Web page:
need to follow, or if you’re a pioneer in your community,
your project may become the test case.
“In Chicago, for example, the zone requires a radius
4) Check Grid Connectivity and Metering
that is 10% larger than the turbine’s aerial footprint,”
Miller explains. “If your turbine hub is 150 feet and you
have another 80 feet for the blades, that’s 230 feet plus
10%, which is a 250-foot radius. Obviously you need a very
large area. At the same time, you have to make sure this
extra buffer doesn’t spill over your property line.”
Your manufacturer or a consultant can help you navi-
gate siting considerations, including any topographical
barriers that could complicate the project, adds Atkinson.
Connecting a wind turbine to the grid, as with any other
renewable energy source, can make utility providers wary.
Safety and connection stability aside, you need to investigate pay rates. The optimal arrangement is for your local
power provider to allow net metering.
“The utility will install a meter that runs both ways,” Killian
Be cautious that not every utility is on board with net
explains. “When the turbine is generating excess power your
facility can’t use, the meter will spin the other way.”
What this means is that when you dump clean energy
onto the grid, you receive credit for it at the same rate you
would normally purchase it. The utility receives a source of
green energy and what you produced doesn’t go to waste.
metering. You need to have this conversation before you
commit to your project, says Ryan Gilchrist, assistant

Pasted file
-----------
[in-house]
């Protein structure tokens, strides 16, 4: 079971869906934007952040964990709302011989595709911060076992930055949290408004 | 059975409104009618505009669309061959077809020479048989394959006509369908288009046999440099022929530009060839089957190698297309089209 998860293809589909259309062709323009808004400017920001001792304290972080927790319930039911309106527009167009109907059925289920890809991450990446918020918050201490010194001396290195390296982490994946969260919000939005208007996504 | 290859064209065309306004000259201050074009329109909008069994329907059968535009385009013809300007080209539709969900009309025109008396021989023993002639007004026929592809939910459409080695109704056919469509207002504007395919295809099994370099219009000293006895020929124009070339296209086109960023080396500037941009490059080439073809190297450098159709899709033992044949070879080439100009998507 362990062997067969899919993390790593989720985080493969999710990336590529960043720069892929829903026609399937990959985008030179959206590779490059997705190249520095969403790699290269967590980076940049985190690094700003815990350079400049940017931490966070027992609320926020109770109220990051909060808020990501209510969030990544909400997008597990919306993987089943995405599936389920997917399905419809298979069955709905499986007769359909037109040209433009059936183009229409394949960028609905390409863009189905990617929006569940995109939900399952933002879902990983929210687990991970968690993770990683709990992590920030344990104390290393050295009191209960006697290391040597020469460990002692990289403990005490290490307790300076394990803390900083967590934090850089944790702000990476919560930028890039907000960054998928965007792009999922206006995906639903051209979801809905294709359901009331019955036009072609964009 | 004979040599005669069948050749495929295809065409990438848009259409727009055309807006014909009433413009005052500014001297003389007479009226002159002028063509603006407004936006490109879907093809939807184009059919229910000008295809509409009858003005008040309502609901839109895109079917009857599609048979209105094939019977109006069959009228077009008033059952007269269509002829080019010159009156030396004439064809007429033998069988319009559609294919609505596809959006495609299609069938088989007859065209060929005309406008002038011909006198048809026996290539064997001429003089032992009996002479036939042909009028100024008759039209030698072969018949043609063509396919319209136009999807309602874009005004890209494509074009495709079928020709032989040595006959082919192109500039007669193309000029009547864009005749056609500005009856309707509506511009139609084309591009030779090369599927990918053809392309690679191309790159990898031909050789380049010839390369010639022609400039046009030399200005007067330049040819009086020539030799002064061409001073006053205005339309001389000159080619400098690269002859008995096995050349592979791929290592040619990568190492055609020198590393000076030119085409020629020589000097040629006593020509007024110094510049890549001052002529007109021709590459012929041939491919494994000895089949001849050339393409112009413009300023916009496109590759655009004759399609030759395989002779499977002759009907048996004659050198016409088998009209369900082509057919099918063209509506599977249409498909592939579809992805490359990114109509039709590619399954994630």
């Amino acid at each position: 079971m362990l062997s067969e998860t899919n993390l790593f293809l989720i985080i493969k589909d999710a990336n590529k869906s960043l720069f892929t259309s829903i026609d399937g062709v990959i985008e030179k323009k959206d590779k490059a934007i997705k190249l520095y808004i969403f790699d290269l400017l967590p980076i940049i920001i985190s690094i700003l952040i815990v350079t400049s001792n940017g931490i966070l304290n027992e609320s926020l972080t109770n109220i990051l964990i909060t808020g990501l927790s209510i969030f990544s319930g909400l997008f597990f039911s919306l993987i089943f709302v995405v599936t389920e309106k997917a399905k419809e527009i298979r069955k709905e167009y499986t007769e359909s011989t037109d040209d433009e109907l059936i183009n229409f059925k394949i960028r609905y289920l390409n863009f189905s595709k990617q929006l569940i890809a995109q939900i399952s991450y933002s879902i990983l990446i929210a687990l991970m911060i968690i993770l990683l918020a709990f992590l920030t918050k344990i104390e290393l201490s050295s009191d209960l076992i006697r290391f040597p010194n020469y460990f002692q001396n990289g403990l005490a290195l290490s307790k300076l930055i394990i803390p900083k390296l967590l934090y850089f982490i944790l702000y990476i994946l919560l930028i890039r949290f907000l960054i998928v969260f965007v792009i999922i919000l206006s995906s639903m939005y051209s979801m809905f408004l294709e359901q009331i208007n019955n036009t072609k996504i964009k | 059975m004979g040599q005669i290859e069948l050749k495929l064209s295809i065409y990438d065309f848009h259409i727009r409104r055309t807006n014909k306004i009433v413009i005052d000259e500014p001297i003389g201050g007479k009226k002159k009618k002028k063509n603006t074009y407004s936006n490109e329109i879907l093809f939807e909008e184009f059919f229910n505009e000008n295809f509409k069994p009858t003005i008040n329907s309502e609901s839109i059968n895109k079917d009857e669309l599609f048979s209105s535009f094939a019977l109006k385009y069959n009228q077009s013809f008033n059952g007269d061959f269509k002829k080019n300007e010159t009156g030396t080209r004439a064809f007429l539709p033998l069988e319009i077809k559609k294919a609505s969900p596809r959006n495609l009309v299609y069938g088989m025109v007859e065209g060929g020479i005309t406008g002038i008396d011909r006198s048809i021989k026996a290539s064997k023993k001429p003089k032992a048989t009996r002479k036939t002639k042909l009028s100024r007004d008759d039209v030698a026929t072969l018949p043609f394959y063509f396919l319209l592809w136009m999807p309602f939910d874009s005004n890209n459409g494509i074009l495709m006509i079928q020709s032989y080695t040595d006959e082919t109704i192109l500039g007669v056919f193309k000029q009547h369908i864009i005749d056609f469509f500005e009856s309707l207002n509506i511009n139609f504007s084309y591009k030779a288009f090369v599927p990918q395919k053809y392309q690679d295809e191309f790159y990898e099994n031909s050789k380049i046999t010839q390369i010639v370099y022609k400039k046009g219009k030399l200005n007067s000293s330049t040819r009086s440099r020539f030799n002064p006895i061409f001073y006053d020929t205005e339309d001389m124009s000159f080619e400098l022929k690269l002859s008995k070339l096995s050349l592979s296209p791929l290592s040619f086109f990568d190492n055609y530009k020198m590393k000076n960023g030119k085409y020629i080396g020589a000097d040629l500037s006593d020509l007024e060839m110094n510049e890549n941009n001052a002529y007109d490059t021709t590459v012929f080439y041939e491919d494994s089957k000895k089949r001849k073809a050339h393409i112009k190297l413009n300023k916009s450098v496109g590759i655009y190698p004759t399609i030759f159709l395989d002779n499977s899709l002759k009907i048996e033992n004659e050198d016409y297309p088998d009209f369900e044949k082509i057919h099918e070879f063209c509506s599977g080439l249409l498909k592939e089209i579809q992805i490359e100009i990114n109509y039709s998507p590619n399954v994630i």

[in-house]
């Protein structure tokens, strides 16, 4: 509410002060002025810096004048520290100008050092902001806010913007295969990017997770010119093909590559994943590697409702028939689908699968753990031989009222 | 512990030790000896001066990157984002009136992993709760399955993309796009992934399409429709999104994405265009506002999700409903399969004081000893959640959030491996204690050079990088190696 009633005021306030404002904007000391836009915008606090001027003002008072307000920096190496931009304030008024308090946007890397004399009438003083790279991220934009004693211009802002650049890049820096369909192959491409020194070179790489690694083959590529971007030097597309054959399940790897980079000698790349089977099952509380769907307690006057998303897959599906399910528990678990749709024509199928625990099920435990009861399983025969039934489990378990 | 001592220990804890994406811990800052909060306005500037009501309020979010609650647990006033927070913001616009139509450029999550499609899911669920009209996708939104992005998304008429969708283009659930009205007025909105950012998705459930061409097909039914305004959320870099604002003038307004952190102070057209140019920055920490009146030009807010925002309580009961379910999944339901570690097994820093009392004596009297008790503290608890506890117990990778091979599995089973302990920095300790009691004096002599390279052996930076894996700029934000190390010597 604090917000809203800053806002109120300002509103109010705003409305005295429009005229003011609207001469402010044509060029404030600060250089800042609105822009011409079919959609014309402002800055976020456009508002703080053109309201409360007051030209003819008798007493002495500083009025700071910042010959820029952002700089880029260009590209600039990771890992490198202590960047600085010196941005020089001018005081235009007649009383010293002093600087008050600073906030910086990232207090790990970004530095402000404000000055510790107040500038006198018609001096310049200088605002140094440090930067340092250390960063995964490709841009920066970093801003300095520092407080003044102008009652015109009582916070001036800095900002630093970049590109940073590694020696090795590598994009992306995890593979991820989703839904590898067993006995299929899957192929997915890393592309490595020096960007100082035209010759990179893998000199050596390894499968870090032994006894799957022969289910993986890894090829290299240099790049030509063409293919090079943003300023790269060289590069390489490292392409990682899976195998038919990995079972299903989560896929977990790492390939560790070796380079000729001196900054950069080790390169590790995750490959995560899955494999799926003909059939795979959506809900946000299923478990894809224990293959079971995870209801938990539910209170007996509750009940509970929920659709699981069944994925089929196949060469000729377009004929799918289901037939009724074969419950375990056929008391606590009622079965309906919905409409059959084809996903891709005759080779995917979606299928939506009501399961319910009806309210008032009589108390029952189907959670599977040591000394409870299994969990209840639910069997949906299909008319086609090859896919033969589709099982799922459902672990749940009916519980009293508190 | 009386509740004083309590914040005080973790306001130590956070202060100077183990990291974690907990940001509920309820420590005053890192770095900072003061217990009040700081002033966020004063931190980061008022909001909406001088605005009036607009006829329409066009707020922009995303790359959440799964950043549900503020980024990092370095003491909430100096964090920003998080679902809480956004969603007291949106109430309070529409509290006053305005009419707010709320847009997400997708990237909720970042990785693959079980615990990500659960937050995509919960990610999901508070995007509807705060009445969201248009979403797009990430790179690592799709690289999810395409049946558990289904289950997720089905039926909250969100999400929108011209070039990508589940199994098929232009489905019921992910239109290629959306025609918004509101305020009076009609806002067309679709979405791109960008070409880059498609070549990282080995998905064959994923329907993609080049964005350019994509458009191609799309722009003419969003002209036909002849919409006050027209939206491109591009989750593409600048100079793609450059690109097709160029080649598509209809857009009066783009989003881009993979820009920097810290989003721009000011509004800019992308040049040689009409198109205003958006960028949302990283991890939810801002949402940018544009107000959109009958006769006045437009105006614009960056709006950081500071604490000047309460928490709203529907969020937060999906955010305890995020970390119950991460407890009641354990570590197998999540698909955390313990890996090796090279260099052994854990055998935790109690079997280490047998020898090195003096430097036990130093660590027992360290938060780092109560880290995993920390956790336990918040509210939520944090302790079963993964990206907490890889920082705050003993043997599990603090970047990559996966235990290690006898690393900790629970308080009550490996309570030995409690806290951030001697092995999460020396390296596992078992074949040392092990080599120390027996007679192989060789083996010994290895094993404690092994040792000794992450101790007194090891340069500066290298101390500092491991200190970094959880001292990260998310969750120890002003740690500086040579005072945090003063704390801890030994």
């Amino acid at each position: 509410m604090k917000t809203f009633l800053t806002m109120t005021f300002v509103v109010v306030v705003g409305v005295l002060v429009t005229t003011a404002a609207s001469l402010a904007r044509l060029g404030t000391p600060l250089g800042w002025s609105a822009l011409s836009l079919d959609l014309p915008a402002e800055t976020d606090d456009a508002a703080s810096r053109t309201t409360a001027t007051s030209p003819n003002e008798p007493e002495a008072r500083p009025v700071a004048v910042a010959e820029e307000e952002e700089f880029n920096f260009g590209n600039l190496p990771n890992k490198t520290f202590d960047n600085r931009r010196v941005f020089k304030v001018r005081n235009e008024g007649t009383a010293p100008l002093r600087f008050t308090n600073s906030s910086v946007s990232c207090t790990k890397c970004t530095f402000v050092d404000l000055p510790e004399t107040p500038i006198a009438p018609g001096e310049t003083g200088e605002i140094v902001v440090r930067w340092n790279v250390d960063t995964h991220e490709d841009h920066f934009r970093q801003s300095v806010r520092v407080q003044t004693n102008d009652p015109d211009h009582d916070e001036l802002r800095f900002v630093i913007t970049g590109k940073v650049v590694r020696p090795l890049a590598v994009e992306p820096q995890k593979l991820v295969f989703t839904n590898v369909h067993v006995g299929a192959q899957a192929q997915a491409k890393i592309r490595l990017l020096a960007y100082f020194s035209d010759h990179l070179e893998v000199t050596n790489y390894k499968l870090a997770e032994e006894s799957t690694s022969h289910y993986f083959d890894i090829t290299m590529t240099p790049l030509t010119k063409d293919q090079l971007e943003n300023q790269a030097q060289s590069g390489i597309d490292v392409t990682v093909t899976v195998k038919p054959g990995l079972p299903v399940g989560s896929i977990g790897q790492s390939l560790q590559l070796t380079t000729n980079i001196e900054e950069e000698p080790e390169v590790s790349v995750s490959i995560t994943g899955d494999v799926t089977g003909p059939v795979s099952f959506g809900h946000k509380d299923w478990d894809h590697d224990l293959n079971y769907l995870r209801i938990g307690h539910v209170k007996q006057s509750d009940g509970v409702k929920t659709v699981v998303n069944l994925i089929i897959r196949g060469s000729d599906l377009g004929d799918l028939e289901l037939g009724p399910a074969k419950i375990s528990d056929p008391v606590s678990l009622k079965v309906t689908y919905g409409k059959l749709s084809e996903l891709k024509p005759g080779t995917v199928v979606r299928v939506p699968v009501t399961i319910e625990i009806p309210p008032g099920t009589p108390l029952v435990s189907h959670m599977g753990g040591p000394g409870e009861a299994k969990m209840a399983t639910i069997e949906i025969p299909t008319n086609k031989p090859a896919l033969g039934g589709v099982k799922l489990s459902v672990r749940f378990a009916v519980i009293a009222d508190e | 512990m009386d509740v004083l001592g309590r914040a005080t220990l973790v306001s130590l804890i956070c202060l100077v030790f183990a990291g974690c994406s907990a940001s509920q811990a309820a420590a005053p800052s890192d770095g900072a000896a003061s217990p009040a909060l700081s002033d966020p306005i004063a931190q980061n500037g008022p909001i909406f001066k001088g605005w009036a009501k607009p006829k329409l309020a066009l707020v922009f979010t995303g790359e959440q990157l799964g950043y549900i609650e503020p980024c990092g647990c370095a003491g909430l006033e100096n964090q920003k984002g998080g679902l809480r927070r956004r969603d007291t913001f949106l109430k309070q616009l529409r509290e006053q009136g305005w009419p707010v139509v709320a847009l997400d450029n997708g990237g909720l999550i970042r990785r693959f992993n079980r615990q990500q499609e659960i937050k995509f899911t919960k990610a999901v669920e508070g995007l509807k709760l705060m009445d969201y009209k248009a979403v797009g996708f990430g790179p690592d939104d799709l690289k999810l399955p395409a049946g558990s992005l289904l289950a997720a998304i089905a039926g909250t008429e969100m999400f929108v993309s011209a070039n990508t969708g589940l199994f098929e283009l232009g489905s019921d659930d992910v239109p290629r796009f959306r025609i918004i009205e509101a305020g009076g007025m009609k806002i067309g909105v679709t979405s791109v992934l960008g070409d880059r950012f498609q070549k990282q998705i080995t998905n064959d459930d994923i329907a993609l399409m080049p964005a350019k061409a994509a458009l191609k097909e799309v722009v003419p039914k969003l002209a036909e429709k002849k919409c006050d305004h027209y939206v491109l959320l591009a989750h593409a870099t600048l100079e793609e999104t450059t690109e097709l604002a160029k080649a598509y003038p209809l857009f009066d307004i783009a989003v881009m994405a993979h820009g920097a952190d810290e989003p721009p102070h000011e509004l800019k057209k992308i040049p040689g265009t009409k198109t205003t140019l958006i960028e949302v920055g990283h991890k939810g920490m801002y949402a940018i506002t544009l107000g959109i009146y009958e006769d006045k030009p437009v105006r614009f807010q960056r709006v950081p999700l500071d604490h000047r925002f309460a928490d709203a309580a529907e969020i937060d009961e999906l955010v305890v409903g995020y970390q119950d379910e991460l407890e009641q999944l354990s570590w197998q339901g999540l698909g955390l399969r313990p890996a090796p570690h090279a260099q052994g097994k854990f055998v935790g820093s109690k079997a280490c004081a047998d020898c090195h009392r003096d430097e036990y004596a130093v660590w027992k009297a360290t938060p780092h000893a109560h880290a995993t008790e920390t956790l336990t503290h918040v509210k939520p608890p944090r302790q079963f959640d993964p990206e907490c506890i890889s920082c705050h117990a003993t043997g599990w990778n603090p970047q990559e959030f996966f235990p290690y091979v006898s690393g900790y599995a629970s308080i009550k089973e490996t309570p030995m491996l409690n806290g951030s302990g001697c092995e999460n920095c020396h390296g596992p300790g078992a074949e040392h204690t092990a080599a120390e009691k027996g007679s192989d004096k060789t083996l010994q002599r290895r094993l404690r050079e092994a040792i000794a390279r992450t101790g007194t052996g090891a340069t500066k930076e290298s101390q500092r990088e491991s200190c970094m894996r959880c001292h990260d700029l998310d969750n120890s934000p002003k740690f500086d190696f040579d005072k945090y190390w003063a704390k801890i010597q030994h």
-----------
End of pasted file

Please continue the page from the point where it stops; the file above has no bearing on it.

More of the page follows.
director of business development for Urban Green Energy
(UGE), a provider of building-integrated turbines. There
could also be expensive utility upgrades you have to make
to enable such an arrangement, which could negatively
impact your margins if you don’t account for them at the
“Even if your utility offers this option, there’s no univer-
“You may pay 10 cents per k W but only get 2 or 3 cents
sal net metering thresholds among states or even within
utility regions,” Atkinson explains. “Some may have allow-
ances of 100 k W, some are only 50. Some could be unlim-
ited while others are up to 20 MW. It’s all over the map, so
know what your state or region will permit.”
There are also arrangements that are less than favor-
able for building owners. A growing number of states have
mandated that utilities offer net metering, but without
this enforcement, some utility regions may still offer an
for your wind energy. In these situations, the economics
are terrible and may impede an attractive payback,” cau-
5) Look for Independent Verification
Not sure if the reputation and quality of your manu-
facturer’s claims are valid? Greenwashing can stain even
Wisconsin’s first high school renewable energy center is proud to have this turbine complement textbook lessons on renewable power.
Installed in 2009, the gearless design offers 24/7 monitoring ca-
pabilities and students can access power data through web portals.
The information is used across curricula and throughout all grade
levels to track wind speed, historical data, and energy efficiency.
The school is projected to save almost half a million dollars on
INFORMATION AND IMAGE COURTESY OF NORTHERN POWER SYSTEMS
CASE STUDY #2 | WAUSAU EAST HIGH SCHOOL
28 BUILDINGS 11. 14
utility bills and has thus far offset more than 208 metric tons of
carbon emissions. The site’s five-year wind resource has averaged 4. 23 m/s ( 9. 9 mph). The educational benefits of the wind
system to the students was the primary motivation and purpose
for this renewable energy installation.
The project was funded with support from the Walter Alexander
Foundation, Focus on Energy, and the Wisconsin Public Service